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A woman complained to our office that Police failed to adequately respond to her request for information about a wilful damage incident at her home in 2015. The woman said Police made a significant mistake in noting her account of the incident and she had tried without success to get Police to change it.

The incident involved a boarder who had been lodging at the woman’s rented home until she asked him to leave because he was unreliable in paying board. On leaving, the boarder made threats to the woman and, soon afterwards, someone smashed a pane of glass in the front door. The incident was captured on the woman’s security camera.

Just after the damage happened, the woman called Police. A Police officer took down the woman’s version of the events and she was able to also show him the security camera footage of the incident.

Afterwards, the woman emailed the officer several times for a copy of the incident report but did not get a response. She followed up several months later in early 2016 by calling the Police station and talking to a staff member who noted her request. A couple of weeks later, she received an email from the Police officer who dealt with her case at the time. His email to her included a summary of the case.

The Police account stated the boarder smashed the front door glass pane as he left the property. In the Police account, the person who smashed the door was identified as the boarder. The woman said this was wrong. The boarder had moved out earlier that evening before an unidentified person came to the house and smashed the door.

The woman said her impression, supported by images on her security camera, is that the door was smashed half an hour after the boarder had left. She was adamant the boarder did not smash the door as he was leaving and, additionally, the security camera footage showed the assailant had a hoody on and could not be clearly identified.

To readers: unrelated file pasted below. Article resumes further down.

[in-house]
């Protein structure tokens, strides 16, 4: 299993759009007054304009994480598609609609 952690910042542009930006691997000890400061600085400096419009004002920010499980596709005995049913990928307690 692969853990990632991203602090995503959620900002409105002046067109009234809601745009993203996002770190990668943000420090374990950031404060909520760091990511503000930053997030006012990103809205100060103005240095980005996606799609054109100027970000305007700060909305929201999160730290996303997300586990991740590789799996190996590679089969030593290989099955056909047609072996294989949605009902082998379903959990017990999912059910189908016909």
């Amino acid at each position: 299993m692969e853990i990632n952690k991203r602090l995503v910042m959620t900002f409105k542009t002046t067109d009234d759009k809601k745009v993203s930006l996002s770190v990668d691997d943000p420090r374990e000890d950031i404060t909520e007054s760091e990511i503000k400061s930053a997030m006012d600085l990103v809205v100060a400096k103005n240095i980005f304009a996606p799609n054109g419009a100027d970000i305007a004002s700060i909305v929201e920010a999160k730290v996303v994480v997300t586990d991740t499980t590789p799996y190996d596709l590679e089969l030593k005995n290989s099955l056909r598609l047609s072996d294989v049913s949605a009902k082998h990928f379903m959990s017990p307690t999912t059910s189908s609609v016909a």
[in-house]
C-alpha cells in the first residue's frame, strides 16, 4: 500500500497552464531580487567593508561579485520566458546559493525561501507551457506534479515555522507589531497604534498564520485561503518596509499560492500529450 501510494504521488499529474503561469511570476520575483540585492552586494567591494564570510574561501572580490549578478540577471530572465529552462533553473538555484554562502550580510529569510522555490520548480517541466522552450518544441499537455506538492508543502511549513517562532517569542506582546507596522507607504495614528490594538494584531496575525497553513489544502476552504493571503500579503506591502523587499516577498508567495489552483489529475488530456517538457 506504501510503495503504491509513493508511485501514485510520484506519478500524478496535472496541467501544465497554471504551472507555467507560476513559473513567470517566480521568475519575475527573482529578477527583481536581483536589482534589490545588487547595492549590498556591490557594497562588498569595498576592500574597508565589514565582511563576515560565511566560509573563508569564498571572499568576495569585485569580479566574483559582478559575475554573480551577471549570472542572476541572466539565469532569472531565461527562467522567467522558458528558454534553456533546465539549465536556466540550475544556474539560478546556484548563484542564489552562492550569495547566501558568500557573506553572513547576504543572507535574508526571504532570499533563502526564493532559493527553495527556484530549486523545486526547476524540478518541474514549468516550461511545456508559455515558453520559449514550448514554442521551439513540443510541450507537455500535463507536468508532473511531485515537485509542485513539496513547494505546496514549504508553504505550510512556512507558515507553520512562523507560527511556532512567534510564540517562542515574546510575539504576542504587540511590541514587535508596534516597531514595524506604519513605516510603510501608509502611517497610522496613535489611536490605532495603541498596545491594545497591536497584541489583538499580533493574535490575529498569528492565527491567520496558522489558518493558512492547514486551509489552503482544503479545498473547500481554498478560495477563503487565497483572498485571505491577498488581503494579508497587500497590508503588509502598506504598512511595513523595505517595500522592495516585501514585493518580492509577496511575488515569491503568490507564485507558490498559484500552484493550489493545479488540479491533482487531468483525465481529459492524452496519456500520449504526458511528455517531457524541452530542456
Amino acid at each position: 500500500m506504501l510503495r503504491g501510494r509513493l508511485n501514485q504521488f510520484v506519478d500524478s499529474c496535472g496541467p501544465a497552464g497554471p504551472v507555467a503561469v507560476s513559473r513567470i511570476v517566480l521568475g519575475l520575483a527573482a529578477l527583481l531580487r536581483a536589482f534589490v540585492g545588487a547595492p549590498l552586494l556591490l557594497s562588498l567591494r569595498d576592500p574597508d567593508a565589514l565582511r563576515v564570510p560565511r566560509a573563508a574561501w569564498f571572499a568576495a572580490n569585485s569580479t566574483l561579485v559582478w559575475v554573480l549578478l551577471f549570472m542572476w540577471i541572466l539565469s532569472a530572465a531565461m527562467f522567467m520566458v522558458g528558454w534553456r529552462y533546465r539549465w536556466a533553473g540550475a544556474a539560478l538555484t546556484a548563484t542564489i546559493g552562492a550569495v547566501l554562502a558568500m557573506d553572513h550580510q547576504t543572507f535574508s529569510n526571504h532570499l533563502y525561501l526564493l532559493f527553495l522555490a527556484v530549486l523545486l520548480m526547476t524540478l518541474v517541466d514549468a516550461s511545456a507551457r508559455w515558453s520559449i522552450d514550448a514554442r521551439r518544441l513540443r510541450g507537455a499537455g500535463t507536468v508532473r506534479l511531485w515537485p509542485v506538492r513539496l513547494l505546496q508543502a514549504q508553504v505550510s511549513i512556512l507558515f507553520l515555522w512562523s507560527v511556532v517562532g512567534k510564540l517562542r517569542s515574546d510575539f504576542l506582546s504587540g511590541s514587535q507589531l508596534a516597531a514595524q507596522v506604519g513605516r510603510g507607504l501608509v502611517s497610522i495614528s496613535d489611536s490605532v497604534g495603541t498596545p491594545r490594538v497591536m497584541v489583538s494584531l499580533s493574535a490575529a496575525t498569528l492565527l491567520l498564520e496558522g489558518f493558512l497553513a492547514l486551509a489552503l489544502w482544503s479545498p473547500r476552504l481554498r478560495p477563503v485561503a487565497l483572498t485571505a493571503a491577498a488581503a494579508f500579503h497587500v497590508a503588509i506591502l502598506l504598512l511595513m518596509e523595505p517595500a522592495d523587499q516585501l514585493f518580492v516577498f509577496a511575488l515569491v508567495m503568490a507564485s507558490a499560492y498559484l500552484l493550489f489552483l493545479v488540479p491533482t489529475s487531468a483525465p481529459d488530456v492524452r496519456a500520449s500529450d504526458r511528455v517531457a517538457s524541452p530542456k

The woman complained to our office because she believed Police had not supplied her with all the information about her case. In particular, she wanted a copy of what she called the incident report that she had signed at the time. She was at a loss as to how the Police officer could say in his summary that the boarder broke the glass door pane, when the offender had come from the street and had covered his face.

Principle 6

The woman’s complaint raised issues under Principle 6 of the Privacy Act which gives people the right to access personal information about them. Principle 6 says where an agency holds personal information about a person, that person is entitled to obtain confirmation from the agency on whether or not it holds such personal information, and to have access to the information.

Principle 6 also says that where a person is given access to their personal information, they should be advised that they may request the information be corrected (principle 7).

We contacted Police and explained the complaint. Police responded by providing a copy of the incident report but it did not include a signed copy. The woman was insistent she had signed a copy on the night of the incident and that was what she wanted to see because she believed it was her definitive account of what happened.

By now Police were sure they had provided the woman with her entire case file. But the woman said a signed copy of her statement was still missing. After further contact between our investigator and Police, one of the officers who attended the incident discovered an electronic document which was most likely the document the woman was seeking. It was sent to the woman and Police concluded all the information had been sent and nothing had been withheld.

Principle 7

However, the woman continued to be concerned the information Police had about the incident was not the full account of what happened. Our investigator then discussed principle 7 with the woman and explained how to add a statement of correction to the Police file.

Principle 7 gives a person the right to request correction of personal information. If a correction is sought but not made by the agency, the person is entitled to have a statement of correction attached to the information.

The woman advised our investigator she would write a statement of correction to be included in the Police file on her case. She thanked our investigator for his help, and we closed our file.

July 2017

Police – wilful damage – security camera footage – incident report – right of access to personal information – correction of personal information – Privacy Act 1993; principles 6 and 7